But as part of my current writing group, I have to come up with some type of writing exercise every few months or so. Initially, I was not at all excited about this. It seemed like a horrible chore that I would suck at (and I hate sucking at things publicly).

However, it turns out that writing writing exercises doesn't actually suck (I may suck at it, but that is for others to decide). Thinking of an interesting writing exercise turns out to be a really valuable way to think about the process of writing in general. Specifically, it makes me think about what I need to think about (if that makes sense).

And because my blog is generally lacking in content (ahem), I thought I would start posting some of mine in an attempt to fill things out.

Exercise One - Kill Your Darlings for Fun and Profit:

The revision process is hard. One could say it involves surgeon-like precision, ninja-like patience, and the complex-reasoning skills of a scientist who reasons with complexity. Or, more simply and less glamorously put, it involves taking out the stuff that isn't working and replacing it with stuff that is.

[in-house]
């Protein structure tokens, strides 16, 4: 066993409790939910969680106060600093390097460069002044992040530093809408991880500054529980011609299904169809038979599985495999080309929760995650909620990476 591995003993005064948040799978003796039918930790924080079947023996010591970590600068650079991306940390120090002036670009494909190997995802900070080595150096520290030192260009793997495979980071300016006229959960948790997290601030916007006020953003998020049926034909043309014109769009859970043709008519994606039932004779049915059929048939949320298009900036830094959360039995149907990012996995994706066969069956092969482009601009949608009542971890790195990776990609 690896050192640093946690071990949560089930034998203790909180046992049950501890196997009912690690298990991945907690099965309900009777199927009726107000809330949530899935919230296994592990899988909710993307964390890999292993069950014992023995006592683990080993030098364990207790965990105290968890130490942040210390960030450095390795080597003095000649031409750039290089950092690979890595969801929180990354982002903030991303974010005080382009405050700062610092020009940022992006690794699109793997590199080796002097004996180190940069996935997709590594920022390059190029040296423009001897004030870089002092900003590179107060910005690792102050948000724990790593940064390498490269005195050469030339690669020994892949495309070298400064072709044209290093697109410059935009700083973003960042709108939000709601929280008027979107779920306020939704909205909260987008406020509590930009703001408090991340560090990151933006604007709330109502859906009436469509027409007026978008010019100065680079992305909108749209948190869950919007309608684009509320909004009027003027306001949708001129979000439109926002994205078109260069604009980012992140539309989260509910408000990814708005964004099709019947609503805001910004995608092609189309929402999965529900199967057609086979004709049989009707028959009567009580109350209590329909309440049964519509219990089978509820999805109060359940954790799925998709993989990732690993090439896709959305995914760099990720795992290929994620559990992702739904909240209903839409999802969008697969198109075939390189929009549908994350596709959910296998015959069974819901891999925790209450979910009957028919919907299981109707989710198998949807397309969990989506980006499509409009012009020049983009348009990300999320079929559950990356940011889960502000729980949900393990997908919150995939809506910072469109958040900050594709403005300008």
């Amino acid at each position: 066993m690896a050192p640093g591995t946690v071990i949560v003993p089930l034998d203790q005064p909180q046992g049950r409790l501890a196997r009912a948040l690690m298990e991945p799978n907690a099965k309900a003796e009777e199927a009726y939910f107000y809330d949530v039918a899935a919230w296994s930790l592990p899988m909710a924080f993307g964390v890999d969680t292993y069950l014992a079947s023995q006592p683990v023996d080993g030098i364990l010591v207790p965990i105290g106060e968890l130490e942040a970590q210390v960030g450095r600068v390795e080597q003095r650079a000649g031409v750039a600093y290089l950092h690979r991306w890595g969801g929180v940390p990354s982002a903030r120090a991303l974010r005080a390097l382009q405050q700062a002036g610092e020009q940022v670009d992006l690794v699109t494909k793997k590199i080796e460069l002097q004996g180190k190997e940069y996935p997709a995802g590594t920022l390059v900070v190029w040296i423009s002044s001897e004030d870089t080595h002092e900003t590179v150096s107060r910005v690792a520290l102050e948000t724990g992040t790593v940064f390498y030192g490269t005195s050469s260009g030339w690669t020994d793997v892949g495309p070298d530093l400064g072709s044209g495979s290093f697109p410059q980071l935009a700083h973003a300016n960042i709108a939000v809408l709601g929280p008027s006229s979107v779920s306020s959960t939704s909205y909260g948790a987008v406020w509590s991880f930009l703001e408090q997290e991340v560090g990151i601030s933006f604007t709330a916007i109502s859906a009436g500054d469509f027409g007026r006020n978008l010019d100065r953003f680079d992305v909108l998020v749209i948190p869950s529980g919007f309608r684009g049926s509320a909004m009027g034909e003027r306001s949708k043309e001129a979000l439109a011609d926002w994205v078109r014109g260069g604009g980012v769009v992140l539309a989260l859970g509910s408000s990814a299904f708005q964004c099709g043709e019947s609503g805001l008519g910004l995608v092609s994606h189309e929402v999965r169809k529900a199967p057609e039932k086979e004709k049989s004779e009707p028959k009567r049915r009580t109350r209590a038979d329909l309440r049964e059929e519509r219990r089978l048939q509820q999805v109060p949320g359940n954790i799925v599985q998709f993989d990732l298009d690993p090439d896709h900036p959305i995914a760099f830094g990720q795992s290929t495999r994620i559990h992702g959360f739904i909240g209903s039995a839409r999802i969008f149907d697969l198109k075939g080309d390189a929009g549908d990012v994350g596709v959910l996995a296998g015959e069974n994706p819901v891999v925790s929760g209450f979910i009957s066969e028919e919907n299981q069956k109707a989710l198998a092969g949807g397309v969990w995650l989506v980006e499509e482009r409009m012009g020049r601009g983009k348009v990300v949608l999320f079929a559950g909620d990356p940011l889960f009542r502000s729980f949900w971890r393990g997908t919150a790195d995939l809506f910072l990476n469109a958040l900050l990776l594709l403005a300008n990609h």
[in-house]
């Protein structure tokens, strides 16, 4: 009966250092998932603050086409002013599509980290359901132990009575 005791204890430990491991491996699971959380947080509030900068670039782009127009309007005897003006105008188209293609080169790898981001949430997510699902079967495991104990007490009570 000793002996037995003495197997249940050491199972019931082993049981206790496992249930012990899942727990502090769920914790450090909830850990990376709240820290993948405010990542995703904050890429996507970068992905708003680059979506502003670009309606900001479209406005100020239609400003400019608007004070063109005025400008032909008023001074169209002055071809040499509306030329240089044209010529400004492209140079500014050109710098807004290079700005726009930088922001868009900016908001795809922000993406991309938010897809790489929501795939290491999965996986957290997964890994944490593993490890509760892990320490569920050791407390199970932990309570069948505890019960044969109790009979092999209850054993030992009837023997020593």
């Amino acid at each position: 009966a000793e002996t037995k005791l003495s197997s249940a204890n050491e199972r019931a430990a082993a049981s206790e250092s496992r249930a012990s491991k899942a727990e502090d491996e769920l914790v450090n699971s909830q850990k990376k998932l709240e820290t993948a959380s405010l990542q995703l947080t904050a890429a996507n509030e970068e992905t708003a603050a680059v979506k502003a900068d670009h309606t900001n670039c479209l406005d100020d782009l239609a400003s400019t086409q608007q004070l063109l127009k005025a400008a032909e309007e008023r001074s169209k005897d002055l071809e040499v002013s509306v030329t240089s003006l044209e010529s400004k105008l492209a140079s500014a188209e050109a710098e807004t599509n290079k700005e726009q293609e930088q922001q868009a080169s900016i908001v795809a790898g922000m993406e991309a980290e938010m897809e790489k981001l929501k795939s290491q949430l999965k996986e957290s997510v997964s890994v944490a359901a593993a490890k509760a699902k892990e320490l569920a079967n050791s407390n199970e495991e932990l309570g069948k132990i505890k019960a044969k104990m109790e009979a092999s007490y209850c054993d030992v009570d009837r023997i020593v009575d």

However, in this writing exercise, we're going to do the opposite. Look at your work in progress. Find something that you either love or feel is working well. Now change it.

The change can be simple. Take a character that is male and make him female (or vice versa). Take an old character and make him/her young. Change a character's job (instead of being a lawyer, the character is now a travel agent). You can also change a basic attribute (make a character beautiful instead of plain, tall instead of short, blonde instead of brunette, overweight instead of skinny, gay instead of straight). Take important scenes that occur outdoors and put them indoors instead. Now, see how these changes affect the entire story.

Or, for bonus points, think about making a more complex change in your story. Change a pivotal decision at a pivotal moment . Change the location of your story (say from NYC to San Francisco). Have two characters that are in love be just good friends instead. Or you can change the character's past to include something that defines him/her (Now your character is divorced or widowed. Now the character was raised in Germany instead of the U.S. Now the character has an identical twin). Make the character reluctant to do something that they were eager to do before. Change the ending of the story to be the opposite of how it ends now.

The point of these exercises is not to make the changes permanent (although if you find something that's really working for you, then by all means go ahead an leave it in). The changes are just a way of shaking us out of the idea that we aren't in control of the universe of our book. Sometimes, we start to see aspects of the world we create as permanent and immutable because they've been part of the story for so long. It gives us a chance to see what parts of the draft are actually vital to the story, and what parts can be changed. It also lets us explore how what we like best about our story might be the very thing that is bogging it down.